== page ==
This lame explanation ignored the fact that ATF agents were ordered to not follow the guns and that ATF had no jurisdiction to take down anyone in Mexico. In fact, no “sting” ever occurred, no arrests of cartel bosses ever happened. ATF made no effort to trace the guns after they crossed the border.
ATF agents feared that one day one of these guns would show up at a crime scene. That day came one night last December when Border Patrol Agent Brian Terry, armed with a bean bag gun, was killed by an AK-47 armed cartel bandito in the Arizona desert. The serial numbers on two AK-47s found at the site of the shooting identified them as coming from one of the straw purchases that the ATF agents had been tracking but were ordered not to stop.
The Mexican government has linked 150 of its police or military casualties to Fast and Furious guns. As Issa pointed out, referring to a State Department report, in the last year 111 Americans were killed in Mexico—victims of the drug war.
After bloggers started talking about what they called Project Gunwalker, CBS reporter Sharyl Attkisson began a series of reports that blew the story wide open. On-air interviews with the ATF agents made Gunwalker a big story on both sides of the border.
At this point, Obama said neither he nor Holder had authorized the program, but admitted “mistakes had been made” and vowed to “hold the responsible parties accountable.” Holder ordered an internal investigation.
Sen. Chuck Grassley (R.-Iowa) repeatedly sent letters to Holder demanding information. In a February 4, 2011, response letter to Grassley, Justice Department Assistant Attorney General for Legislative Affairs Ron Weich described as “false” Grassley’s assertion that ATF had knowingly allowed guns to be purchased and walked into Mexico.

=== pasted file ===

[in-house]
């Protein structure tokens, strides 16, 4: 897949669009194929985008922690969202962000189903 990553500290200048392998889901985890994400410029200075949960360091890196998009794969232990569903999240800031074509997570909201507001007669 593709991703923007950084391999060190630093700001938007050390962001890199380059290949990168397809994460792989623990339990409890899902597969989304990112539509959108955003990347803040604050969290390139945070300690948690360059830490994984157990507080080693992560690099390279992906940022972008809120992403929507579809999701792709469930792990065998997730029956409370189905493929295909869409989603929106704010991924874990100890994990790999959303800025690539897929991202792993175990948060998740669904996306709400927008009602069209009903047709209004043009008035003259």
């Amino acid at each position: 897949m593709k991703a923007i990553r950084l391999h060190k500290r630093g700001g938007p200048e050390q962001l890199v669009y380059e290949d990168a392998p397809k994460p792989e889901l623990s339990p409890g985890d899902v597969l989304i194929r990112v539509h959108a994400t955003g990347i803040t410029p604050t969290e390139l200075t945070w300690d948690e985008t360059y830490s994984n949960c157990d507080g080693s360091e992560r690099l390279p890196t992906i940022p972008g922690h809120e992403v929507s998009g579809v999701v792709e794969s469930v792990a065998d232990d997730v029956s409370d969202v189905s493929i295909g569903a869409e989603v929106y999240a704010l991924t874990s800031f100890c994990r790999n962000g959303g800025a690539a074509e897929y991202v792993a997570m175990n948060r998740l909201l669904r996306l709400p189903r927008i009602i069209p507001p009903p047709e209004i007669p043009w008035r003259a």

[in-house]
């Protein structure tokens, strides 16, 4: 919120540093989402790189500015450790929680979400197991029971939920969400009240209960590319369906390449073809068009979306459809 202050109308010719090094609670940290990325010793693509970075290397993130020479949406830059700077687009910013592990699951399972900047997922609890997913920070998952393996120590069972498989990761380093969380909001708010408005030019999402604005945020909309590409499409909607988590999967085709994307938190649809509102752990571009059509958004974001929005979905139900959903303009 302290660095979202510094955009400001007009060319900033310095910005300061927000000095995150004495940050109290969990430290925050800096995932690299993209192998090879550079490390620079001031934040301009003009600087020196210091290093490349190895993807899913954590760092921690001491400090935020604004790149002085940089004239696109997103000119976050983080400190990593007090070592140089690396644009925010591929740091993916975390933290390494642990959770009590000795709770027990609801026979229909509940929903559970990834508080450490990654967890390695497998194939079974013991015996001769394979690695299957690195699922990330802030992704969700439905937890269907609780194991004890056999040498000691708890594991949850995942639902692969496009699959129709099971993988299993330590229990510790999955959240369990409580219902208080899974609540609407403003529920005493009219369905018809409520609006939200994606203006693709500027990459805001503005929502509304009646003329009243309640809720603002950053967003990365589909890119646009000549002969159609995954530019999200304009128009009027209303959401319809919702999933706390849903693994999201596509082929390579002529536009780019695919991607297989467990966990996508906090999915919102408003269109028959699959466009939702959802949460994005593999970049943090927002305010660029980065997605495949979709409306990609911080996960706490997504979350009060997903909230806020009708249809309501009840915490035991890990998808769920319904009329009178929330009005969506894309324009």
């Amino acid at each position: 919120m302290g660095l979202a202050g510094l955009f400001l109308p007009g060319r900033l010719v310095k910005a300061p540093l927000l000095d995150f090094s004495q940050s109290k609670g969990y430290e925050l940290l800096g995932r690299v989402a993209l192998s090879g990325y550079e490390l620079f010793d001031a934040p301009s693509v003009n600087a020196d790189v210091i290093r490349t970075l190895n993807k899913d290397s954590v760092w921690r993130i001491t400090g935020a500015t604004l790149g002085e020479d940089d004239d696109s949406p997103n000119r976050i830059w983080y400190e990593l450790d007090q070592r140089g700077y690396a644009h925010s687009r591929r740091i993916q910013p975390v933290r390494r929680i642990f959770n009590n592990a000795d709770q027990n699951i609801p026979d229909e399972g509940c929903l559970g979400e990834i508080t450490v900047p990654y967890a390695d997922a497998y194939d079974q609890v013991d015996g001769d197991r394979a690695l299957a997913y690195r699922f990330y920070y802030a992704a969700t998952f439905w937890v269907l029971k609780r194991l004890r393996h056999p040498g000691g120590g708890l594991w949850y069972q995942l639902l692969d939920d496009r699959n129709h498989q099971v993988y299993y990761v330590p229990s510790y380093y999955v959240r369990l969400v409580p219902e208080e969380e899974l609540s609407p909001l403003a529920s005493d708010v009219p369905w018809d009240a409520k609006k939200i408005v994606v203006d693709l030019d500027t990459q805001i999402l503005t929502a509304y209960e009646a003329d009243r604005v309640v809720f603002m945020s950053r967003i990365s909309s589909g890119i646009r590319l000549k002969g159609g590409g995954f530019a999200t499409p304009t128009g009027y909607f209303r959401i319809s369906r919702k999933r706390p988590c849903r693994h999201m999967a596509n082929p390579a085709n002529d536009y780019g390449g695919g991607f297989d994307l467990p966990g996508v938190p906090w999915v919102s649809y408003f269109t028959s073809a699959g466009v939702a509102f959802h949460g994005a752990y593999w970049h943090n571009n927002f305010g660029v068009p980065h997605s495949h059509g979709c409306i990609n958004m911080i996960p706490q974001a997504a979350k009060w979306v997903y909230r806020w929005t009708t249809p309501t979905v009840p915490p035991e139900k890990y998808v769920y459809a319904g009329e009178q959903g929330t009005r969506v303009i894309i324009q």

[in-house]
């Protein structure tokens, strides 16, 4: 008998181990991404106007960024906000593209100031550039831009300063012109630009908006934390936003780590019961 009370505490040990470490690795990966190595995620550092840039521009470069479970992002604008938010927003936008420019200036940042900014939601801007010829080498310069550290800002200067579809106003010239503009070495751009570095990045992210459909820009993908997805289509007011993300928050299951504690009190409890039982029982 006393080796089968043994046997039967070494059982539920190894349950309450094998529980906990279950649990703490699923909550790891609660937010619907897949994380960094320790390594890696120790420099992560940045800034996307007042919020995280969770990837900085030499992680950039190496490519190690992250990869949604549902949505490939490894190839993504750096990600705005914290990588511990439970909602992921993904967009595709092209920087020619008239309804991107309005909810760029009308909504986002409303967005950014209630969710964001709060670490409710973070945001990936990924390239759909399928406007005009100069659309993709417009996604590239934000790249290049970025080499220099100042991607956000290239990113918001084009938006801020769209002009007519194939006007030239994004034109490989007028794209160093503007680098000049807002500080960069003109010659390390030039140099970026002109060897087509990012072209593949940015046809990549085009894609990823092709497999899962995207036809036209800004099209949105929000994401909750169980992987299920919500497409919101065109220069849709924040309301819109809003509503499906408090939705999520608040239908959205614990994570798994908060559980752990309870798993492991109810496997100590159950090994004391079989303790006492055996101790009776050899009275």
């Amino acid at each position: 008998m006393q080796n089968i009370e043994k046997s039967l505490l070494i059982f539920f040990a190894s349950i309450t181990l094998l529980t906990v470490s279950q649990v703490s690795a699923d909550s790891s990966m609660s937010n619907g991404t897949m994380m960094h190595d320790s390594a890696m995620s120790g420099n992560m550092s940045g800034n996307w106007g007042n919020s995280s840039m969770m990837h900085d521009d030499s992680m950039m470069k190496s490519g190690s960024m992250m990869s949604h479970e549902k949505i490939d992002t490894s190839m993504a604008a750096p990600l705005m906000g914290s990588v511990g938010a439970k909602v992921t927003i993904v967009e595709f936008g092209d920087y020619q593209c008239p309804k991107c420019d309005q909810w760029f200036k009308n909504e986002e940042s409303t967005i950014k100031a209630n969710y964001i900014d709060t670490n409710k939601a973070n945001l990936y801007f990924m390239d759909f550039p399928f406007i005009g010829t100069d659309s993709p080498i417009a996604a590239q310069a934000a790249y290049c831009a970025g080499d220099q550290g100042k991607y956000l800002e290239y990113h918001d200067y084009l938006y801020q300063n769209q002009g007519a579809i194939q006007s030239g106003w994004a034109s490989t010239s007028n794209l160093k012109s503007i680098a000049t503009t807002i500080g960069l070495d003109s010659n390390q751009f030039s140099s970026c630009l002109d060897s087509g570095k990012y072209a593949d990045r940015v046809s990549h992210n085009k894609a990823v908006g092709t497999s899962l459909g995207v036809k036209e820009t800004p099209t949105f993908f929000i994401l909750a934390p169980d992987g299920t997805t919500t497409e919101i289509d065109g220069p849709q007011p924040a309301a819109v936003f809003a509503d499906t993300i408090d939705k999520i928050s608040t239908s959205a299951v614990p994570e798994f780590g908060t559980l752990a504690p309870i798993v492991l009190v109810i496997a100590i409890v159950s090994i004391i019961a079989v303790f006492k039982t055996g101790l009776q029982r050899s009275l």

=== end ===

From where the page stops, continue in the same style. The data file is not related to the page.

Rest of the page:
Weich, a former aide to Sen. Harry Reid, told Grassley that “ATF makes every effort to interdict weapons that have been purchased illegally, and prevent their transportation to Mexico.” Challenged on the truth of this statement, the Justice Department says that because the straw buyers themselves did not cross the border but handed the weapons off to third parties, the statement was true. Huh?
In 2009-’10, the ATF agents were ordered to not arrest the “little fish.” Following revelations of the Gunwalker program, the Justice Department indicted 20 of the straw buyers who were known to ATF before Fast and Furious began. Then Justice stonewalled answering any more letters seeking information on the program from Issa or from Grassley and refused to respond to Issa’s committee subpoenas on the grounds that there was an ongoing criminal prosecution!
Rahm Emanuel, when he was Obama’s chief of staff, famously said that no crisis should ever go to waste if it could advance the agenda. Did Obama go Rahm one better, advancing the gun-control agenda by manufacturing a crisis caused by gunrunning into Mexico, where one of the gunrunners was the U.S. government?
Members of the Mexican Congress think the answer is yes and have opened their own investigation. From the Mexican standpoint, Operation Fast and Furious was an act of war on Mexico.
For Americans of a certain age, the next question is, “What did the President know, and when did he know it?”
For more information on Roger Hedgecock please visit http://www.rogerhedgecock.com.